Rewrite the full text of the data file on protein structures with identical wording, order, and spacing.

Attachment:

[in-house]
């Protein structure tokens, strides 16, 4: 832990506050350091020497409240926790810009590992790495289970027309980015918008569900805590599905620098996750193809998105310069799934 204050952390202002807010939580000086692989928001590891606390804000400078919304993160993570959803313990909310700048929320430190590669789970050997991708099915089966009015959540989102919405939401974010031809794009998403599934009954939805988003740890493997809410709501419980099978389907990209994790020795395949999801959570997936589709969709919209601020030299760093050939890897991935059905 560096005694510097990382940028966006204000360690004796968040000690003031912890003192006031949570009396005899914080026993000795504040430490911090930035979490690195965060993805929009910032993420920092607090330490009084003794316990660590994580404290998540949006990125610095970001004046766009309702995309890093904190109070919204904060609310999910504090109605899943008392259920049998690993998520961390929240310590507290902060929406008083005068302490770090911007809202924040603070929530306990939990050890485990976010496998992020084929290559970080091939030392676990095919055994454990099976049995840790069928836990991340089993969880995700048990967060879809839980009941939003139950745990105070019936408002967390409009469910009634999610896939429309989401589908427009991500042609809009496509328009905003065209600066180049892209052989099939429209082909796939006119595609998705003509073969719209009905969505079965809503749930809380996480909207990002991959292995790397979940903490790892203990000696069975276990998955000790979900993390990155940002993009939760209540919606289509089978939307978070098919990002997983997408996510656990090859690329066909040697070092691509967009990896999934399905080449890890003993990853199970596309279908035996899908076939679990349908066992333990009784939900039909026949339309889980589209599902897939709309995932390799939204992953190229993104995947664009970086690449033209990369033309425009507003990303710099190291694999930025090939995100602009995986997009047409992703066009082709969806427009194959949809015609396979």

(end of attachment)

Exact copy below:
[in-house]
């Protein structure tokens, strides 16, 4: 832990506050350091020497409240926790810009590992790495289970027309980015918008569900805590599905620098996750193809998105310069799934 204050952390202002807010939580000086692989928001590891606390804000400078919304993160993570959803313990909310700048929320430190590669789970050997991708099915089966009015959540989102919405939401974010031809794009998403599934009954939805988003740890493997809410709501419980099978389907990209994790020795395949999801959570997936589709969709919209601020030299760093050939890897991935059905 560096005694510097990382940028966006204000360690004796968040000690003031912890003192006031949570009396005899914080026993000795504040430490911090930035979490690195965060993805929009910032993420920092607090330490009084003794316990660590994580404290998540949006990125610095970001004046766009309702995309890093904190109070919204904060609310999910504090109605899943008392259920049998690993998520961390929240310590507290902060929406008083005068302490770090911007809202924040603070929530306990939990050890485990976010496998992020084929290559970080091939030392676990095919055994454990099976049995840790069928836990991340089993969880995700048990967060879809839980009941939003139950745990105070019936408002967390409009469910009634999610896939429309989401589908427009991500042609809009496509328009905003065209600066180049892209052989099939429209082909796939006119595609998705003509073969719209009905969505079965809503749930809380996480909207990002991959292995790397979940903490790892203990000696069975276990998955000790979900993390990155940002993009939760209540919606289509089978939307978070098919990002997983997408996510656990090859690329066909040697070092691509967009990896999934399905080449890890003993990853199970596309279908035996899908076939679990349908066992333990009784939900039909026949339309889980589209599902897939709309995932390799939204992953190229993104995947664009970086690449033209990369033309425009507003990303710099190291694999930025090939995100602009995986997009047409992703066009082709969806427009194959949809015609396979």